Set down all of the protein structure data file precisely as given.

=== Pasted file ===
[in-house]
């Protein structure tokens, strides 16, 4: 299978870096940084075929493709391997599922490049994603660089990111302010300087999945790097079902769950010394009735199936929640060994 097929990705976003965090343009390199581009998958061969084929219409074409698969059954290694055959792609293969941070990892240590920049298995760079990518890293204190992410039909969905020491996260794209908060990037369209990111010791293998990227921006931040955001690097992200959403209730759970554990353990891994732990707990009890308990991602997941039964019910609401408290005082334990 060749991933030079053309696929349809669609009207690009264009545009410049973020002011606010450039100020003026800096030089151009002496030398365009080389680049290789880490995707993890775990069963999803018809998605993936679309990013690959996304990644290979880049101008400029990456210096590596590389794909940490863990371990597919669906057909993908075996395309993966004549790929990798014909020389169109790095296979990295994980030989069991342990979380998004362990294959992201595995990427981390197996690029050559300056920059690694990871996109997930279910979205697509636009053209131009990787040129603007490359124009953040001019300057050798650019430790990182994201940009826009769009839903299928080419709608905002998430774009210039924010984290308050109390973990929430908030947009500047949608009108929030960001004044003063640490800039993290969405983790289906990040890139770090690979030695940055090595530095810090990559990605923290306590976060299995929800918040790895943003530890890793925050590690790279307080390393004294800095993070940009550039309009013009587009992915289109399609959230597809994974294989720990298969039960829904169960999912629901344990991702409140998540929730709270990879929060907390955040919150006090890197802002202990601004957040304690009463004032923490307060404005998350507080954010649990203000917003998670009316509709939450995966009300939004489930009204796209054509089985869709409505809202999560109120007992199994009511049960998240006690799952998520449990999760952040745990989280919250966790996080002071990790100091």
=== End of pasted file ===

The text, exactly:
[in-house]
């Protein structure tokens, strides 16, 4: 299978870096940084075929493709391997599922490049994603660089990111302010300087999945790097079902769950010394009735199936929640060994 097929990705976003965090343009390199581009998958061969084929219409074409698969059954290694055959792609293969941070990892240590920049298995760079990518890293204190992410039909969905020491996260794209908060990037369209990111010791293998990227921006931040955001690097992200959403209730759970554990353990891994732990707990009890308990991602997941039964019910609401408290005082334990 060749991933030079053309696929349809669609009207690009264009545009410049973020002011606010450039100020003026800096030089151009002496030398365009080389680049290789880490995707993890775990069963999803018809998605993936679309990013690959996304990644290979880049101008400029990456210096590596590389794909940490863990371990597919669906057909993908075996395309993966004549790929990798014909020389169109790095296979990295994980030989069991342990979380998004362990294959992201595995990427981390197996690029050559300056920059690694990871996109997930279910979205697509636009053209131009990787040129603007490359124009953040001019300057050798650019430790990182994201940009826009769009839903299928080419709608905002998430774009210039924010984290308050109390973990929430908030947009500047949608009108929030960001004044003063640490800039993290969405983790289906990040890139770090690979030695940055090595530095810090990559990605923290306590976060299995929800918040790895943003530890890793925050590690790279307080390393004294800095993070940009550039309009013009587009992915289109399609959230597809994974294989720990298969039960829904169960999912629901344990991702409140998540929730709270990879929060907390955040919150006090890197802002202990601004957040304690009463004032923490307060404005998350507080954010649990203000917003998670009316509709939450995966009300939004489930009204796209054509089985869709409505809202999560109120007992199994009511049960998240006690799952998520449990999760952040745990989280919250966790996080002071990790100091």